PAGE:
U.S. Veterinarians And Death By Suicide
Veterinary work is a hard job, and it’s a vocation that can have a tremendous toll on the mental health of its practitioners. Veterinarians are reported to have higher levels of anxiety, depression and suicidal ideation than the general population in different studies. This study focused on updating the proportionate mortality ratio for suicide among U.S. veterianarians to help inform suicide prevention activities, and it is the first study to report the proportionate mortality ratio among female veterinarians in the United States.
Information from veterinarians’ obituaries from 1979 to 2015 was obtained from AVMA obituary and life insurance databases, and underlying causes of death were obtained using a centralized U.S. death records database. The proportionate mortality ratio was calculated by sex, age, and occupational position using a special software program.
Of the 398 veterinarians who died by suicide, 82% were male and 18% were female. 75% U.S. veterinarians died at a working age (≤ 65 years old). Further analysis showed that U.S. veterinarians have a higher proportionate mortality ratio than the general U.S. population. Male veterinarians were 2.1 times — and females 3.5 times — as likely as the general population to die by suicide.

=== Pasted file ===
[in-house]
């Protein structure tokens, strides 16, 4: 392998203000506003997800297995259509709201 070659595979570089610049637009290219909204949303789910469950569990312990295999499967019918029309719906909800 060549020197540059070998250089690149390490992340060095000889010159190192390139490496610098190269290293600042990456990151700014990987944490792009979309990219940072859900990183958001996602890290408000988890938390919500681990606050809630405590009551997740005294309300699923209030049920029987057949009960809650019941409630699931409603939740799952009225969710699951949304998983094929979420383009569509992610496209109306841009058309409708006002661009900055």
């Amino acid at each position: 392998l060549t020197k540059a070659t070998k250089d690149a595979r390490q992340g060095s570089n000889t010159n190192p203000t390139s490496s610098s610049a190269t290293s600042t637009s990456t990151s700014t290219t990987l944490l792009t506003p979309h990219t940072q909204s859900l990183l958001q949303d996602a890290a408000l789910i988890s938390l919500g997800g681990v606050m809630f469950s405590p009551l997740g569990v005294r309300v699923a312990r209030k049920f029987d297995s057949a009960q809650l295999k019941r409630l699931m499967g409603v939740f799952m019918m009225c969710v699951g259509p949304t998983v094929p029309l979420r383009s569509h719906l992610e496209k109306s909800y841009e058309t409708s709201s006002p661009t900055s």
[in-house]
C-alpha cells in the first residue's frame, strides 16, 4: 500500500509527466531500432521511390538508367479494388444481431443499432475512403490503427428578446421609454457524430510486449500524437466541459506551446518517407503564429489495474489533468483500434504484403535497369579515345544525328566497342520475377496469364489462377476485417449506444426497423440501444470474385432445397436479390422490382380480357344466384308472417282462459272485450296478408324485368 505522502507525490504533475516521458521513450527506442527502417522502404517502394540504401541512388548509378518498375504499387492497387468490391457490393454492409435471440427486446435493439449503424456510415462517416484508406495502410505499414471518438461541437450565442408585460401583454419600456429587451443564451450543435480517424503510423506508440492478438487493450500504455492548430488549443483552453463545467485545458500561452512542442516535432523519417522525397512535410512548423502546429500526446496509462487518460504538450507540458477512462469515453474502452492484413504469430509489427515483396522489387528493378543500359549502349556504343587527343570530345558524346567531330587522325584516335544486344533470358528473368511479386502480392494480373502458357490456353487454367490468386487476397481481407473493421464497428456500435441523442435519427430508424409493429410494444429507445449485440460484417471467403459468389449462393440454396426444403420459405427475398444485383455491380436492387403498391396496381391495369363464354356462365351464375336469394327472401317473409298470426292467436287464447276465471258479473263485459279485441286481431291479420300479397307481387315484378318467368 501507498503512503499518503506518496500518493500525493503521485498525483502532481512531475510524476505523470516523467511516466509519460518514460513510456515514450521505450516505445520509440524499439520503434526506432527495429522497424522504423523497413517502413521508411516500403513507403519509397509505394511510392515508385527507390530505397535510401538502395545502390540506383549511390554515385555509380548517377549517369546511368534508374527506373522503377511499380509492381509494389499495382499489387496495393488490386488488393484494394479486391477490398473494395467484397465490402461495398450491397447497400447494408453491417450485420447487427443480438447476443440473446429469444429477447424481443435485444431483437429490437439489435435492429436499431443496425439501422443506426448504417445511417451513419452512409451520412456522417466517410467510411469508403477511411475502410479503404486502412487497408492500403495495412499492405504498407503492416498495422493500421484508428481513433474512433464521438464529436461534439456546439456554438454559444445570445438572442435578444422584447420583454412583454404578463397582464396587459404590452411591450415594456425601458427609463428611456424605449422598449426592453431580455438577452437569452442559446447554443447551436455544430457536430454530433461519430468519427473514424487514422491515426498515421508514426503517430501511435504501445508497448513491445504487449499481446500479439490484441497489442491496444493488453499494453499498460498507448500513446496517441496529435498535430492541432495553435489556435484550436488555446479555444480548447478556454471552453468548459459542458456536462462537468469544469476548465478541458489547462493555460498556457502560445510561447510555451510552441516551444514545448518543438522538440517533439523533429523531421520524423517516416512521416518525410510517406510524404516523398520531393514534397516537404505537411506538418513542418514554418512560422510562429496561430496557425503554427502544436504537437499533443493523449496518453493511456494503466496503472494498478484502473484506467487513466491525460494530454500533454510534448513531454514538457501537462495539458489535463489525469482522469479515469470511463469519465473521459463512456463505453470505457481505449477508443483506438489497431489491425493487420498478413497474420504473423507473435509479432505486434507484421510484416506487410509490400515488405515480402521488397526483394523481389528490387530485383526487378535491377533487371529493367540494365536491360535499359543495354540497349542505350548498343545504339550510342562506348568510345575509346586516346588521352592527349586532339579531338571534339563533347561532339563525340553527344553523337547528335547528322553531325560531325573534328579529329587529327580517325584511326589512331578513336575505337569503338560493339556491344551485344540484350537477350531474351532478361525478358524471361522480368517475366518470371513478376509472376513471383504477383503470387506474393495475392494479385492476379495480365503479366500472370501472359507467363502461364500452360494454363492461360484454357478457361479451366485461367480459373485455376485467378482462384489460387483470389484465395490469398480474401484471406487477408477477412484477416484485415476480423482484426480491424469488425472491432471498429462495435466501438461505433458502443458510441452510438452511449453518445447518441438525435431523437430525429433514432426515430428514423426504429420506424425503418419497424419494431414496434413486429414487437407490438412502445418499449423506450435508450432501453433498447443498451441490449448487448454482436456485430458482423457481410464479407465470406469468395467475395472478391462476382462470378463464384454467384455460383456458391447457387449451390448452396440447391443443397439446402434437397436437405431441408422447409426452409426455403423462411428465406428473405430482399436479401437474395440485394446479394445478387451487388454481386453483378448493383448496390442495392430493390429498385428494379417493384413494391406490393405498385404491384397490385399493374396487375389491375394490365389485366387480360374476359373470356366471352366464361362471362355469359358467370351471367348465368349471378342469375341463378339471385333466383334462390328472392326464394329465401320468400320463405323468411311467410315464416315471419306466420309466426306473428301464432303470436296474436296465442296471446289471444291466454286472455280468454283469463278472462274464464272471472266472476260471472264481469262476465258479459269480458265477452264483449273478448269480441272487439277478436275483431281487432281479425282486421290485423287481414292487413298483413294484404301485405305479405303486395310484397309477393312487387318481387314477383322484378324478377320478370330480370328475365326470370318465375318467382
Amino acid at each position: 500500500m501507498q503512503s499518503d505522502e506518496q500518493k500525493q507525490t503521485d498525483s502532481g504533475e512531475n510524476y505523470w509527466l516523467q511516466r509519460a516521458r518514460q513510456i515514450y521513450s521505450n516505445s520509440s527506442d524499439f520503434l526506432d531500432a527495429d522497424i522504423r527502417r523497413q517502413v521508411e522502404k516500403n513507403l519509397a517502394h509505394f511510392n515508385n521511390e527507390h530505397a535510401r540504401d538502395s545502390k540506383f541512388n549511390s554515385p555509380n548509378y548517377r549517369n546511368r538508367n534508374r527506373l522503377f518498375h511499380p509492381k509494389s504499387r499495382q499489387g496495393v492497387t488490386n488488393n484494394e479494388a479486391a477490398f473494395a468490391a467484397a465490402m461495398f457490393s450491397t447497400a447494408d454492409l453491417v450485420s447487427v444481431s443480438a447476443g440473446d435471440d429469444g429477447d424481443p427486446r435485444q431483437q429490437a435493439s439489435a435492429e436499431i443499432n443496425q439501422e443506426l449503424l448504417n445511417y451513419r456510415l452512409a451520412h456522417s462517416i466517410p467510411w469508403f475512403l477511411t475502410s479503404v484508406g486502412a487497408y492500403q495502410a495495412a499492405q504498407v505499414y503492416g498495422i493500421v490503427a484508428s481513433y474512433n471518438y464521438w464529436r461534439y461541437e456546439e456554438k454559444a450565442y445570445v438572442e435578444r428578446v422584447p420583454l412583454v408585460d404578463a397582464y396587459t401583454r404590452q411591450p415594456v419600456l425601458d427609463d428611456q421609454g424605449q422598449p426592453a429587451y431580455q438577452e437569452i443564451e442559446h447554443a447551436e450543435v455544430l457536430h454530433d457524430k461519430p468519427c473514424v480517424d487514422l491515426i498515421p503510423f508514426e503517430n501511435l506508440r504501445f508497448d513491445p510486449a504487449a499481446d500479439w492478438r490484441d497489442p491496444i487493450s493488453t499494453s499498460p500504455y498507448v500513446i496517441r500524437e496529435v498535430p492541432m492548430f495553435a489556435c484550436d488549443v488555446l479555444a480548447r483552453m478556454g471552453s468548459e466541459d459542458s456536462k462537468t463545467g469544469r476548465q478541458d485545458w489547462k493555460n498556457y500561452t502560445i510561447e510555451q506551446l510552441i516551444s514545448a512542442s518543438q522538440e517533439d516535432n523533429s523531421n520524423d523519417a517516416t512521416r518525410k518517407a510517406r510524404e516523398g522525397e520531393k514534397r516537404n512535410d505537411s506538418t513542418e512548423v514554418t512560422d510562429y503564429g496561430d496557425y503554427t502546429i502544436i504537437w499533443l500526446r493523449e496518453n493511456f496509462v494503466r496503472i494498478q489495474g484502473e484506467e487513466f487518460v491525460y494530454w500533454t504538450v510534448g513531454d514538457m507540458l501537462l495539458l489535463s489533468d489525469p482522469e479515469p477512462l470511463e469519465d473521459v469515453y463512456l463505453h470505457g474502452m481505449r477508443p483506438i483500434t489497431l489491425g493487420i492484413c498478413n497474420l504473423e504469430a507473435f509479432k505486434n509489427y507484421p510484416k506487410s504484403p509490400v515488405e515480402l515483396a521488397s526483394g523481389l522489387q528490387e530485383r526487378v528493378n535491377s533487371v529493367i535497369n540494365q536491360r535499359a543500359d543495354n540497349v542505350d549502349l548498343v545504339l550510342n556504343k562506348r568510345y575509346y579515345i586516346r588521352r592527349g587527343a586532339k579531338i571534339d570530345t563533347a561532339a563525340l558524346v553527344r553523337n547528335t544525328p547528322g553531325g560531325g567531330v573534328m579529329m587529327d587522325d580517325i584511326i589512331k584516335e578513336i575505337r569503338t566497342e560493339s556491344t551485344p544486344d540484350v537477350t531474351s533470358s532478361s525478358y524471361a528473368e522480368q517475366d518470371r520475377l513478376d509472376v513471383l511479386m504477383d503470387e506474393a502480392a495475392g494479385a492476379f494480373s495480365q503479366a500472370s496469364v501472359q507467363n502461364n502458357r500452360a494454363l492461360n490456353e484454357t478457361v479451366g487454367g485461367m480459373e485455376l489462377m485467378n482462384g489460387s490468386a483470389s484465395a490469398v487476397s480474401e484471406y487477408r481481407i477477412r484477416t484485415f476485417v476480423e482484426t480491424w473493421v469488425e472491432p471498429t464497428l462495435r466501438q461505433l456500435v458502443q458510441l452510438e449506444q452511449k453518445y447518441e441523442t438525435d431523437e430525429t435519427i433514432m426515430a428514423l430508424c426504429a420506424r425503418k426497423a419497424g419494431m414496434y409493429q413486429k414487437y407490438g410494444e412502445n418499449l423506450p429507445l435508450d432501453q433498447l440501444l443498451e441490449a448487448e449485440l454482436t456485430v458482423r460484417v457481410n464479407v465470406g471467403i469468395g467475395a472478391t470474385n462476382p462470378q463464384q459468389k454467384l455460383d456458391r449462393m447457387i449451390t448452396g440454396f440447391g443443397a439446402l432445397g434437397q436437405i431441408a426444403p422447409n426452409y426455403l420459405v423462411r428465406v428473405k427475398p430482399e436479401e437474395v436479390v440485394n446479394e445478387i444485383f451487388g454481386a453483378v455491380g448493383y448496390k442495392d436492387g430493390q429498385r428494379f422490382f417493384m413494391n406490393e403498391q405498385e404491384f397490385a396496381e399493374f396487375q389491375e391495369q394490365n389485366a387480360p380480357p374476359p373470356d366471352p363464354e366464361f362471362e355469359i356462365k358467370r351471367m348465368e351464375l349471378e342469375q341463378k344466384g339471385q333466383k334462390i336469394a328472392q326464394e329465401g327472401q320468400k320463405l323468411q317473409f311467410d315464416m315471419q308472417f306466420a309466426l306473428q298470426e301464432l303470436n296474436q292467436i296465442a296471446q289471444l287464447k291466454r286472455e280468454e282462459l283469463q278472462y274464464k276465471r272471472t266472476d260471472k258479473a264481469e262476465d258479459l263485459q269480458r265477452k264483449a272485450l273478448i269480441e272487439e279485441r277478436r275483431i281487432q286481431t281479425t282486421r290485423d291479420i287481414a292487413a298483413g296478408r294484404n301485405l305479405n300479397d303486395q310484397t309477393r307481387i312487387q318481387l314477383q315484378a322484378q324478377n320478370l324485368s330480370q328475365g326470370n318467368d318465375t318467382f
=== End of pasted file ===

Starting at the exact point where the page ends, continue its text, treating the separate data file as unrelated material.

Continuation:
This disproportionate ratio for suicide is associated with high level of occupational stress from long working hours, client expectations and complaints, work overload, unexpected outcomes, poor work-life balance, professional isolation, student debt and lack of senior support. Veterinarians with personality traits such as perfectionism, and who are exposed to unmanaged occupational stressors, are at risk for developing suicidal ideations. The incorporation of healthy work design and well-being concepts into the clinical environment, creating protective environments, teaching coping and problem-solving skills, and identifying and supporting people at risk can help to reduce the number of suicides among them.
The use of firearms was the most common method of suicide, but 39% of the veterinarians who died by suicide poisoned themselves with pharmaceuticals — at a rate more than two times the general population. The authors speculate that limiting and controlling access to potentially lethal pharmaceutical products might reduce the number of veterinarian suicides using this method.
For animal advocates, this study reports on the high proportionate mortality ratio for suicide among veterinarians, and gives indications on reasons and prevention strategies — grim, but very important information we can use to inform ourselves and help. We should consider these numbers deeply, and find ways to make sure vets feel valued as part of a broader animal advocacy community. Promoting suicide prevention for vets will benefit humans and non-human animals alike.